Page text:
Applause is in order as the NFL seeks to eradicate the N-word from the playing field. But it's hard to muster more than a golf clap, because too much could go wrong with this.

At the moment, it's just a proposal. But the Fritz Pollard Alliance -- which monitors diversity in the league -- believes the NFL competition committee will adopt a policy penalizing teams 15 yards when players use the N-word on the field.

The sentiment is laudable, the gesture appreciated. The initiative the NFL is taking, even though a minor step in the name of progress, is a worthy notion. Because it is high time this derogatory term is plucked from the mouth of normality.

All usages. As a term of endearment. As an expression of anger and venom. As a label for a lower class of being. As a synonym for black person. As emphatic punctuation. All of it needs to go.

It doesn't matter which letters are at the end of the word, an -er or an -a. That whole argument is bogus. It doesn't matter if I'm talking smack about your mother, or your momma, I better be ready to duck.

This problem won't be fixed 15 yards at a time anyway. And the NFL's new policy only addresses the end result, not the core issue that birthed it.

Self-improvement is most effective through education, not legislation. If the real goal is better citizenship among the athlete population, if the NFL is aiming for awareness and compassion among its employee base, an unsportsmanlike penalty won't work. As part of a holistic plan, perhaps. But as a shot of linguistic penicillin, not so much.


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Since 99 percent of the N-word usage on the field will come from the 70 percent of the players who are African-American, a holistic approach is in order. That begins with educating young people, with lifting their consciousness and improving their historical context. Respect and maturity is learned, not imposed, and this task demands an approach similar to the NFL's activity on concussions.

"I think it's going to be really tough to legislate this rule, to find a way to penalize everyone who uses this word," Pittsburgh safety Ryan Clark said, according to ESPN.com. "And it's not going to be white players using it toward black players. Most of the time you hear it, it's black players using the word."

Of course, this might not be the NFL's motivation for change. Considering that this is the same league that not only allows but also supports the Washington team using the R-word as its nickname, it wouldn't be a shock if the motives are PR-related. And if that's the case, a 15-yard penalty won't work, either. Just as it hasn't stopped players from roughing passers or yanking face masks.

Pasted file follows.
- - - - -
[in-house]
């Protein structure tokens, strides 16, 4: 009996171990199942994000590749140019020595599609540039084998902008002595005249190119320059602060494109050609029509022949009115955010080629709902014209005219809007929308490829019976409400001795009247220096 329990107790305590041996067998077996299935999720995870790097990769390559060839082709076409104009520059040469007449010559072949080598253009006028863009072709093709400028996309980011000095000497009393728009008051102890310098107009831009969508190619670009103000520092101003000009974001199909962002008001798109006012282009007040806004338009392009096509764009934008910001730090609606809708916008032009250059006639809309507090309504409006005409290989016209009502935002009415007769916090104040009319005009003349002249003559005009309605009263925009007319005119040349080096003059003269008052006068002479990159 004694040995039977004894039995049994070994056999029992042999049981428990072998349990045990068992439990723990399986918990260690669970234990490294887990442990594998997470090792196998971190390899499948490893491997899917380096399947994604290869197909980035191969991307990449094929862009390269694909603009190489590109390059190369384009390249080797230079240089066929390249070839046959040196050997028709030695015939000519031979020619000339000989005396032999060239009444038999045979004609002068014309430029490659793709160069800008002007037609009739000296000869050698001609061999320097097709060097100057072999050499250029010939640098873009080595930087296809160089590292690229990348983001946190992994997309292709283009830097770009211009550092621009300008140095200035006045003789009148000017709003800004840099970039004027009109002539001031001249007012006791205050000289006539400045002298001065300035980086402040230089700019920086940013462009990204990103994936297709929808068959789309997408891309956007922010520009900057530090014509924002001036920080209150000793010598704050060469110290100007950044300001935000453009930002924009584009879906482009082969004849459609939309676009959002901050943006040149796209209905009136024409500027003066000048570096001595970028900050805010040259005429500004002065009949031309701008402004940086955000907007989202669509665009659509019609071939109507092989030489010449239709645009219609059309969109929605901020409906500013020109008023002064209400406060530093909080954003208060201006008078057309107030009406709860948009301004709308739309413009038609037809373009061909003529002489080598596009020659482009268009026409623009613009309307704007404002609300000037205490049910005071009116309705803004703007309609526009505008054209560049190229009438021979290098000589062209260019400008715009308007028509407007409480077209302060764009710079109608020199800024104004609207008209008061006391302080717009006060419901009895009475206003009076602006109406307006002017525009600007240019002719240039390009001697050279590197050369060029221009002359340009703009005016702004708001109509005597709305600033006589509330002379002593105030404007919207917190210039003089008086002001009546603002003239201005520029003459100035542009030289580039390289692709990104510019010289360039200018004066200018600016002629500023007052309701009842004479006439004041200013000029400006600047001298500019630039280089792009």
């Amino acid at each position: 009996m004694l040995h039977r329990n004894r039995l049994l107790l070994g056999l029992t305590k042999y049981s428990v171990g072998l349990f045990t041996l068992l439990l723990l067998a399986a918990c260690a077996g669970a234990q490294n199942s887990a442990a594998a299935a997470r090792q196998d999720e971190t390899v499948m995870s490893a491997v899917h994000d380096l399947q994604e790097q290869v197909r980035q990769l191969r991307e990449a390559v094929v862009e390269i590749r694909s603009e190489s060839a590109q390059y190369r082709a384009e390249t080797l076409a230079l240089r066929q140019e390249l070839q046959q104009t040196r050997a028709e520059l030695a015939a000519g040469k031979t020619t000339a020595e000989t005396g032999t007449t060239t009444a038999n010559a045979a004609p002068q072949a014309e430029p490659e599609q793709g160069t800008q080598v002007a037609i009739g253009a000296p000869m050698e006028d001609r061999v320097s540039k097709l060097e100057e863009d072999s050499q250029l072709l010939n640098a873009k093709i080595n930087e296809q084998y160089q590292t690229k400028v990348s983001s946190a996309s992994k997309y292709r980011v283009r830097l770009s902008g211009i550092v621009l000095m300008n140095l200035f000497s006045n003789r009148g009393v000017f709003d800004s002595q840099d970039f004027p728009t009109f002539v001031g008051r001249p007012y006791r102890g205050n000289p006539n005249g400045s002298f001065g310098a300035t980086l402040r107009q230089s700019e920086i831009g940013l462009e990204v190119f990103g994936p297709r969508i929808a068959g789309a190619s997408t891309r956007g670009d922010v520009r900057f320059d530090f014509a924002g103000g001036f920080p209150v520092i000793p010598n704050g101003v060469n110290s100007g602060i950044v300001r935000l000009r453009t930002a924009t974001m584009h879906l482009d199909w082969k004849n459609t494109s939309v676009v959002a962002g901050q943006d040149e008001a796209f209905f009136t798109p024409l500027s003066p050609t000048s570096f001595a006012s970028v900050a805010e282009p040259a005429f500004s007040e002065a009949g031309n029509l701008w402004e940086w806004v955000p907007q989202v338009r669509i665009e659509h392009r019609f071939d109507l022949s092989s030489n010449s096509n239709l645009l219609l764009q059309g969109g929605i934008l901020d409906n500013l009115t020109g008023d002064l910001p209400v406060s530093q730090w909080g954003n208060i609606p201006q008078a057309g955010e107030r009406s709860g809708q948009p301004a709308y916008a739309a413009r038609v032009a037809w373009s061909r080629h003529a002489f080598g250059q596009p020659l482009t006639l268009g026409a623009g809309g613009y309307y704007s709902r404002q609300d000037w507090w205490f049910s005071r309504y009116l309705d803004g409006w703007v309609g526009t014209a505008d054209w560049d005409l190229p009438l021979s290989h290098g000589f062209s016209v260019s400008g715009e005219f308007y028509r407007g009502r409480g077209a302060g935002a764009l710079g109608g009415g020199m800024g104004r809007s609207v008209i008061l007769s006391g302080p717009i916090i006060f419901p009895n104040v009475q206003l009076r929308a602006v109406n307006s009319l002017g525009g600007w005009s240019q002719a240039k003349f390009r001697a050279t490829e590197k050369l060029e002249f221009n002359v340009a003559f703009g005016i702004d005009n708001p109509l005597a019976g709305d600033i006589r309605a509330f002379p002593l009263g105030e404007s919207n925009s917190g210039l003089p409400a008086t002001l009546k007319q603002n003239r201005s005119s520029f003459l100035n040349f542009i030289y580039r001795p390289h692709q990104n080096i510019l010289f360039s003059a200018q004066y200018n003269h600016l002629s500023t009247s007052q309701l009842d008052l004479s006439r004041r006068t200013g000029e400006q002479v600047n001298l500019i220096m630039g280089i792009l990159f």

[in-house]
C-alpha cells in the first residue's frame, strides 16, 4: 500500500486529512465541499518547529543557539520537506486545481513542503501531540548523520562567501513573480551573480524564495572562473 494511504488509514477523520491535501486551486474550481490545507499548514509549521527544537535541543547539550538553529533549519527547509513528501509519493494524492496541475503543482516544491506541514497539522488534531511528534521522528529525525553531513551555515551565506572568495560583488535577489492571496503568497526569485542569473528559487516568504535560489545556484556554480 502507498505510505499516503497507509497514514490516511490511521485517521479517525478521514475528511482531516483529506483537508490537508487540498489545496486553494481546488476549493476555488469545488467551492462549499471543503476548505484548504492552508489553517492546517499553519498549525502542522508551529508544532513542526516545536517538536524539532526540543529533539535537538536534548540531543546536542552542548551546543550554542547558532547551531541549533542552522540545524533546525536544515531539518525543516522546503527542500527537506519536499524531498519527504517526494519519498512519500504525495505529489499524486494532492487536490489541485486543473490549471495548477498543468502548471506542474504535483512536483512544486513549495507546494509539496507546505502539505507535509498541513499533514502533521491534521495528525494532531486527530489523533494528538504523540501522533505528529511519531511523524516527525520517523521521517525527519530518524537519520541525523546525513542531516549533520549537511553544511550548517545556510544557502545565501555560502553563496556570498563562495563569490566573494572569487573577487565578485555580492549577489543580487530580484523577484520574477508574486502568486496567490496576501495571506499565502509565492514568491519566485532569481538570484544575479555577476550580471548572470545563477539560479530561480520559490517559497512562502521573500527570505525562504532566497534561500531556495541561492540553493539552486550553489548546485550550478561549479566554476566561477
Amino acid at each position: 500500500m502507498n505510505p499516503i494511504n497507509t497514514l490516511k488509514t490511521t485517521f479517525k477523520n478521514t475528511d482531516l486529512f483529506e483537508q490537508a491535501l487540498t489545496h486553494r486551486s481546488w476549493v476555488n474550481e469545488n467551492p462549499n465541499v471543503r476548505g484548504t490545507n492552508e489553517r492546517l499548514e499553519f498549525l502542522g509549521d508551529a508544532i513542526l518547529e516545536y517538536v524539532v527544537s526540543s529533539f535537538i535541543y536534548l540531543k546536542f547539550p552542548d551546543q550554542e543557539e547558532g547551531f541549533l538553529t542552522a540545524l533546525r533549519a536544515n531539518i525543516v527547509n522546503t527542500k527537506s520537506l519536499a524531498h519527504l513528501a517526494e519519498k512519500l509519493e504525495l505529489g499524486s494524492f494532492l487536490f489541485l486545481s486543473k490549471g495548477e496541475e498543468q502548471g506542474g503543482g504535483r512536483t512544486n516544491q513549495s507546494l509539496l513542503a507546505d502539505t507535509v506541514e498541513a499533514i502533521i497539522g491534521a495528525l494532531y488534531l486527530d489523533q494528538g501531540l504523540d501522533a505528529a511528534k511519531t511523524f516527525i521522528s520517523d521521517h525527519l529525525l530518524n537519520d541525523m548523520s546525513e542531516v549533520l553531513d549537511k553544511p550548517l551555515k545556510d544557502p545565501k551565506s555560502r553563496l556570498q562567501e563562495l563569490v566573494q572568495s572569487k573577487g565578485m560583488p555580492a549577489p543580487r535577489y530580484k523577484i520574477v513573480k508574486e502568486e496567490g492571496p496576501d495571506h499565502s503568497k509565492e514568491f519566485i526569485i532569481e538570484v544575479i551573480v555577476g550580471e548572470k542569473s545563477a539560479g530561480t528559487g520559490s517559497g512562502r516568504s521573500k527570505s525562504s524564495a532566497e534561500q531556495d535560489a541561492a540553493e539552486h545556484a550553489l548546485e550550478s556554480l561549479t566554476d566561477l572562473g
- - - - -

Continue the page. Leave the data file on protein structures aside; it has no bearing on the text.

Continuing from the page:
If the NFL wants to really stop players from dropping N-bombs on the field, game officials should keep a tally of the offenders. For every time they hear the word -- or any derogatory term -- somebody loses $10,000.

Imagine that bill.

Imagine, too, a close game, right down to the wire, fourth-and-1 in the red zone. A stop by the defense will win the game. But -- no! -- the offense gets new life and an automatic first down because the ref heard a player use the N-word while instructing his teammate.

That's what stands to happen. Because for many, the use of the word is habitual, embedded in their vernacular. A utility word with so many connotations and caveats, shutting it off cold turkey is not a realistic option. And it's unacceptable for a team to lose a game because the linebacker listens to too much Lil Wayne.

There's another layer, though, that makes this proposal hard to get behind, and even harder to explain. There's something inherently wrong about a major corporation, which in many ways is a symbol of white America, imposing this kind of penalty.

Racial slurs are unacceptable, no matter who spews them. But most uses of the N-word are a cultural byproduct. In essence, the NFL would be penalizing players for cultural expressions, albeit a negative one. That ventures uncomfortably close to condemning a segment of players for who they are and where they are as people.

In that vein, Herm Edwards, an ESPN analyst and former player and coach, is right on the money: the players need to decide to kill the word. Because although the NFL did not create the N-word, this new policy feels like the oppressor penalizing the oppressed for behaviors born of oppression.

Contact Marcus Thompson II at mthomps2@bayareanewsgroup.com. Follow him on Twitter at twitter.com/ThompsonScribe.